Discovery of Pi

Year 8 (MKY) were given the task of creating a perfect circle and then had to measure the diameter and the circumference of the circle as accurately as possible. The class was split into groups. Each group was given string and a trundle wheel to create and measure the circle. No other instructions for creating the circle were given.

Students struggled initially with the idea of how to create a perfect circle. One of the strategies was for the group to stand in a circle holding the string and then to try and pull the string outwards and create the circle in this way. The students soon realised this was not efficient as they were getting more of a hexagon or octagon.

With a bit more brainstorming, students realised they had to measure a fixed length of string and then have a student hold one piece of the string in a central fixed position. Another student would hold the other end of the string and walk around the student whose position was fixed, keeping the string taught. This path was mapped out and the students were able to create a more accurate circle.

Each group created their circle and the radius, diameter and circumference were recorded. The results were then taken back to the classroom for analysis. The class results were placed on the board. Students were then asked to use their results to create the ratio of circumference by diameter. Each groups result was noted. Students were then asked to evaluate the number Pi on their calculator and compare this answer to their ratio result. The group with the best result had a percentage error of approximately 1.9 % working on 3 decimal places.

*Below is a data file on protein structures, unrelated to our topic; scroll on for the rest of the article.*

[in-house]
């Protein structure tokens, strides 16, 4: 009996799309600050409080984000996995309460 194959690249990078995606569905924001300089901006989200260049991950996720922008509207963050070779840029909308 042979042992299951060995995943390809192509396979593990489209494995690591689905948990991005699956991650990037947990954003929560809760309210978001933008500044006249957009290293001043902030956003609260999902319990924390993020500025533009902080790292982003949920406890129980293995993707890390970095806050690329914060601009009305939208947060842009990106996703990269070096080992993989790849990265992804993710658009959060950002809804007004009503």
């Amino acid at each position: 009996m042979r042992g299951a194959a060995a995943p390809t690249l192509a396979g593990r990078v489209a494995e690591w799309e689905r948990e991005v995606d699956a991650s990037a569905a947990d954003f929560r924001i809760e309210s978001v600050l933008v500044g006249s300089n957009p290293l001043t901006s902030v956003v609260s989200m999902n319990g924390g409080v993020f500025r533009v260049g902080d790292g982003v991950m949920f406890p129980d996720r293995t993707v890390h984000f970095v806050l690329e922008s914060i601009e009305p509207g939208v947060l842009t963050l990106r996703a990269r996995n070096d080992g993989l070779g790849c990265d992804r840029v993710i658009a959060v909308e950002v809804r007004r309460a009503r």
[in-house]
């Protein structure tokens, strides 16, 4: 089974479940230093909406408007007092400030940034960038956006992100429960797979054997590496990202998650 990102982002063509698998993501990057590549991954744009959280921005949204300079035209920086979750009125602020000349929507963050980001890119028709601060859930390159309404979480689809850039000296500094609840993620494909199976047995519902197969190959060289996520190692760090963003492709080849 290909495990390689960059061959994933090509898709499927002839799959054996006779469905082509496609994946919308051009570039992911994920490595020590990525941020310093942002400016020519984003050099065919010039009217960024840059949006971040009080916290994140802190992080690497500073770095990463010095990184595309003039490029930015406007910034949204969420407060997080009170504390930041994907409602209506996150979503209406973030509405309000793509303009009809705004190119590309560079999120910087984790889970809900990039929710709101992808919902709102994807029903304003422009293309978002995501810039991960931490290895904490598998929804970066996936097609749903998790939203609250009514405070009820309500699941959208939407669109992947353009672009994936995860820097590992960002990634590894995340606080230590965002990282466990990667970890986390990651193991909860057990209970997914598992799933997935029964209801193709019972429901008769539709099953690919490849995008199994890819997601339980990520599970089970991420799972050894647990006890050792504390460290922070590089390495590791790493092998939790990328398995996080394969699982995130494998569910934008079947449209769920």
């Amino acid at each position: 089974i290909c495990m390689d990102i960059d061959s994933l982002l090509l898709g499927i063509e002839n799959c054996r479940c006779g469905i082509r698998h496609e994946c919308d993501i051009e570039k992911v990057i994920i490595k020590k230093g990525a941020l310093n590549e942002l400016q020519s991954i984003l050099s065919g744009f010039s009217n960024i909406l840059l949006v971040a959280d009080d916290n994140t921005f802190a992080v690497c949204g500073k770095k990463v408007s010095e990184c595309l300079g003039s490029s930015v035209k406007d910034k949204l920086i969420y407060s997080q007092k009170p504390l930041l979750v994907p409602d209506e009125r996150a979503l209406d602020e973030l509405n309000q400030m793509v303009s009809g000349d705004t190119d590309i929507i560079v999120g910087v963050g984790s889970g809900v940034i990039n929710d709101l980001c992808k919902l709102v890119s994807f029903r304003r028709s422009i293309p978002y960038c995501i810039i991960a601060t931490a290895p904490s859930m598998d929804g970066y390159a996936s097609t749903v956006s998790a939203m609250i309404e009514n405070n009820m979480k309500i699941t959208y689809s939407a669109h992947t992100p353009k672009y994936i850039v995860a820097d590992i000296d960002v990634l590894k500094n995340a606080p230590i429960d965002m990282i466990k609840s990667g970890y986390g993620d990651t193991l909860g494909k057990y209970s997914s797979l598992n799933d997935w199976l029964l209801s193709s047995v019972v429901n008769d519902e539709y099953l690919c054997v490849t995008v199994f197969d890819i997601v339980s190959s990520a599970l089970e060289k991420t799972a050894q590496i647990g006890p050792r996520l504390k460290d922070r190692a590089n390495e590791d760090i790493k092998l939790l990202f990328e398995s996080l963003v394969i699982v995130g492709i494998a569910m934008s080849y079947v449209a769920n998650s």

The students came to the realisation through class discussion that a number of different circles with different dimensions for the diameter and circumference had been created and almost all of the ratios of circumference divided by diameter gave a very similar result of approximately 3.14.

Students were then able to use this knowledge in subsequent lessons in order to calculate the circumference and areas of circles using the irrational number. In doing this activity students were able to demystify the concept of Pi and realise the importance of this number.

Congratulations 8MKY on the completion of this activity.

Mark Vorster
Maths Learning Leader